Legislation

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Cracking Down on Distracted Driving

We have all seen drivers distracted by their electronic devices behind the wheel. The Federal Motor Carrier Safety Regulations now forbid interstate truck drivers from texting or talking on a hand held cell phone while driving. But recently we were hired in a multiple fatality crash on a Georgia interstate highway in which the truck … Continue Reading

7 Tips for Lawyers Handling a Minors’ Personal Injury Settlement

Injuries to children are going to happen.  In fact, according to the CDC, injury treatment is the leading cause of medical spending for children equaling about $11.5 billion in the United States.  A serious injury to a minor child touches the heart more than a comparable injury to an adult.  Because young children lack the … Continue Reading

Legislature quickly overturns Supreme Court decision, barring assignment of legal malpractice claims

A few days ago, I wrote about a Georgia Supreme Court decision that left a lot of uncertainty about which legal malpractice claims could be assigned to people or companies other than clients.
Most states do not allow assignment of legal malpractice claims to others for substantial public policy reasons related to protection of the attorney-client … Continue Reading

Hearsay rule change in new Georgia Evidence Code

Most bright middle school students probably have a working knowledge of the concept of hearsay, simply as gossip.  “He said she said” does not mean the statement is true.
Hearsay as a legal rather than merely social concept is part of the law of evidence. The Georgia rule on hearsay will change on January 1st, when … Continue Reading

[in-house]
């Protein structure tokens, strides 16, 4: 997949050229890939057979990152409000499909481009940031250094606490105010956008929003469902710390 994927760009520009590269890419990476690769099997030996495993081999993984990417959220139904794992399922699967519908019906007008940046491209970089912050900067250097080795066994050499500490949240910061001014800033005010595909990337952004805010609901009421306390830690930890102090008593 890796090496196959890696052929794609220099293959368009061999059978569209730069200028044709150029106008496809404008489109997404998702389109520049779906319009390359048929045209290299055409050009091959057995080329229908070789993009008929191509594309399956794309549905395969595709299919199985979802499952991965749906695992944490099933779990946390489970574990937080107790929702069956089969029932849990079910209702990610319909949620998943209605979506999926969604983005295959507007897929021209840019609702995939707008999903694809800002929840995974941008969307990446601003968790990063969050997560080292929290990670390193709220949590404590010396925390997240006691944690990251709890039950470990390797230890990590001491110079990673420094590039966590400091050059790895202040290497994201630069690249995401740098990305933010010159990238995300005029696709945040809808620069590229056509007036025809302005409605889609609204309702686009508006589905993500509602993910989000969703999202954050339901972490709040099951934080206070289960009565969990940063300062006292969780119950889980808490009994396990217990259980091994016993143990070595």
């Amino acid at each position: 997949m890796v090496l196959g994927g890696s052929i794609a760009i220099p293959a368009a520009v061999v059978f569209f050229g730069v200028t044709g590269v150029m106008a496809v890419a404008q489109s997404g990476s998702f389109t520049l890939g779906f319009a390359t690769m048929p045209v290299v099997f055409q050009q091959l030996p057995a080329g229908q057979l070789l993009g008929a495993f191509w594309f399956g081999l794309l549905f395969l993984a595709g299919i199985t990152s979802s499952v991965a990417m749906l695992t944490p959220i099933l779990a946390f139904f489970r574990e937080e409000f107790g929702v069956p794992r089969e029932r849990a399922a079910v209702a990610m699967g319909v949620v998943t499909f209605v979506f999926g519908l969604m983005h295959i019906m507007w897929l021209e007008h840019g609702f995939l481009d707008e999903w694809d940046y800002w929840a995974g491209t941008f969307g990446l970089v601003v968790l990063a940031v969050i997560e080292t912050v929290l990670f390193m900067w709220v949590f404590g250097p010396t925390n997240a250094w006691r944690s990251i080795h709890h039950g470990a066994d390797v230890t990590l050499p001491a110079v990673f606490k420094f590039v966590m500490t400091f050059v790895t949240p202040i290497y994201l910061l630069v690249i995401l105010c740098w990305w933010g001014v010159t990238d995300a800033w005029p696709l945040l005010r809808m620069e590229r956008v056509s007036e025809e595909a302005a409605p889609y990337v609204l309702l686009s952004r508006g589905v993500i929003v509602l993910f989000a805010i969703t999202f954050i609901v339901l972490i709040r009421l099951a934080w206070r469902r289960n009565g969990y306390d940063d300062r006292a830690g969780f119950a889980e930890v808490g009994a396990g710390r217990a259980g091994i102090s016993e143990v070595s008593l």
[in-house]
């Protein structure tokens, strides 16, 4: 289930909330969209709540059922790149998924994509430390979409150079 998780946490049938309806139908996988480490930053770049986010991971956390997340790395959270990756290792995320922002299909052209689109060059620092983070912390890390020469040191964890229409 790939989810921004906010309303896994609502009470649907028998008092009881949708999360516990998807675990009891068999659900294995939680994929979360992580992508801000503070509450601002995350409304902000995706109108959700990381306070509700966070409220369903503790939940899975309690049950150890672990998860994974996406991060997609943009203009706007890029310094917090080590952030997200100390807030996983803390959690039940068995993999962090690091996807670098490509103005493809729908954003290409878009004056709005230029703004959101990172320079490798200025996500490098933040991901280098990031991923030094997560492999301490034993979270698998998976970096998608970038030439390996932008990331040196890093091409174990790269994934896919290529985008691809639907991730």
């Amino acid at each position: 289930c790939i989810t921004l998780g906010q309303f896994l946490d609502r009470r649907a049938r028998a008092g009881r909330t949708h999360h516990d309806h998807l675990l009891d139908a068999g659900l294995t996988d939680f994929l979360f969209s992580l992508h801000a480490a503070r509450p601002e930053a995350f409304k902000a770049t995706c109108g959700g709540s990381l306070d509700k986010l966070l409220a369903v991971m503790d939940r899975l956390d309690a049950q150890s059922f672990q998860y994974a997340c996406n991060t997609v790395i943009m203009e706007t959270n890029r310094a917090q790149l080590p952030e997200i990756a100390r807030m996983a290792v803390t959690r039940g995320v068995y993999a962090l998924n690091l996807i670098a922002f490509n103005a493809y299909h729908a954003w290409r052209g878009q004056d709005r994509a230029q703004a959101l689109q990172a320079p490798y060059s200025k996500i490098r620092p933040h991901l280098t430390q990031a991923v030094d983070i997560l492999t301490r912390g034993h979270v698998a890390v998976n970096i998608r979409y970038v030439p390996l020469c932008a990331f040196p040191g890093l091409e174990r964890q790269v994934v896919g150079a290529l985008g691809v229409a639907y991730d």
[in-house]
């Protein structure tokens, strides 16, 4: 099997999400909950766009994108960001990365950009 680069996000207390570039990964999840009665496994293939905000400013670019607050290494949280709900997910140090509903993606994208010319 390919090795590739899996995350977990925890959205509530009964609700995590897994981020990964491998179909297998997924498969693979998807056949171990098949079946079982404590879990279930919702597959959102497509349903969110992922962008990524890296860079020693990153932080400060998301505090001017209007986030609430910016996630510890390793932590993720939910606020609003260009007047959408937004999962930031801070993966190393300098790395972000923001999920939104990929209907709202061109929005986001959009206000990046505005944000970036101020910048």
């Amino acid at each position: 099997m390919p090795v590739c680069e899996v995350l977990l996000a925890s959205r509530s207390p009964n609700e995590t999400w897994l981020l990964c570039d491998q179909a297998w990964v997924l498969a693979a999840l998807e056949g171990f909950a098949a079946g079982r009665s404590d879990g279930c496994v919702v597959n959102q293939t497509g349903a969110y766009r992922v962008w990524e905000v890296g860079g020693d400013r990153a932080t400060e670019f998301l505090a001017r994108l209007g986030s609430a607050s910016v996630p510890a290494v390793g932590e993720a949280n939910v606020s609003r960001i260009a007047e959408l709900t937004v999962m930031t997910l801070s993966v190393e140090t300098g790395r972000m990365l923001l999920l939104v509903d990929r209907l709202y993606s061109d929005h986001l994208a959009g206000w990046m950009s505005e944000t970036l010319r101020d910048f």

Does Georgia really need more than five “loser pays” rules?

Do advocates of more “loser pays” rules offer a solution in search of a problem?
Are people unaware of the “loser pays” sanctions that are already part of Georgia law?
As discussed in previous posts, Georgia already has five statutory “loser pays” rules, four of which passed in tort reform legislation during the time I have been … Continue Reading

Georgia “loser pays” rule # 5 – bad faith, stubborn litigiousness, undue trouble and expense

Brig. Gen. Thomas R. R. Cobb, father of Georgia’s first “loser pays” statute”
The oldest of the five “loser pays” rules in existing Georgia law has been in effect for nearly 150 years, having first appeared in the Code of 1863.
That Code was largely the work product of Thomas R. R. Cobb, son-in-law of Chief Justice … Continue Reading

Georgia “loser pays” rule #3 – fee awards for no justiciable issue, delay or harassment

Advocates of tort reform often call for “loser pays” legislation. Georgia already has five different “loser pays” rules. In earlier posts I have discussed OCGA § 9-11-68, enacted as part of tort reform legislation in 2005, which includes both the offer of judgment / offer of settlement rule and the frivolous claims and defenses rule.
O.C.G.A. … Continue Reading

NJ suit by spectator against Little League baseball player would be tossed out by Georgia courts

Baseball has been called the great American pastime. We all love an occasional trip to Turner Field to watch the Braves, and nothing can compare with family outings to minor league baseball games in smaller cities. I have nothing but pleasant memories of the spring and summer afternoons and evenings rooting for my son in … Continue Reading

The learning curve of a bar president

In the past 10 days this plaintiffs’ trial lawyer, in the capacity of State Bar of Georgia president, has co-presided over a joint meeting of the State Bar Executive Committee and the Georgia Supreme Court, had a joint press conference with the Attorney General of Georgia and spoke at a lunch meeting that included general … Continue Reading

Independent Courts as Economic Infrastructure

The following article appeared in the February 2012 issue of the Georgia Bar Journal.
A third of a century trekking between Georgia courts, first in a single rural circuit and then more or less statewide, has made me a minor connoisseur of courthouses, the most visible physical infrastructure of the judicial system. I have tried cases … Continue Reading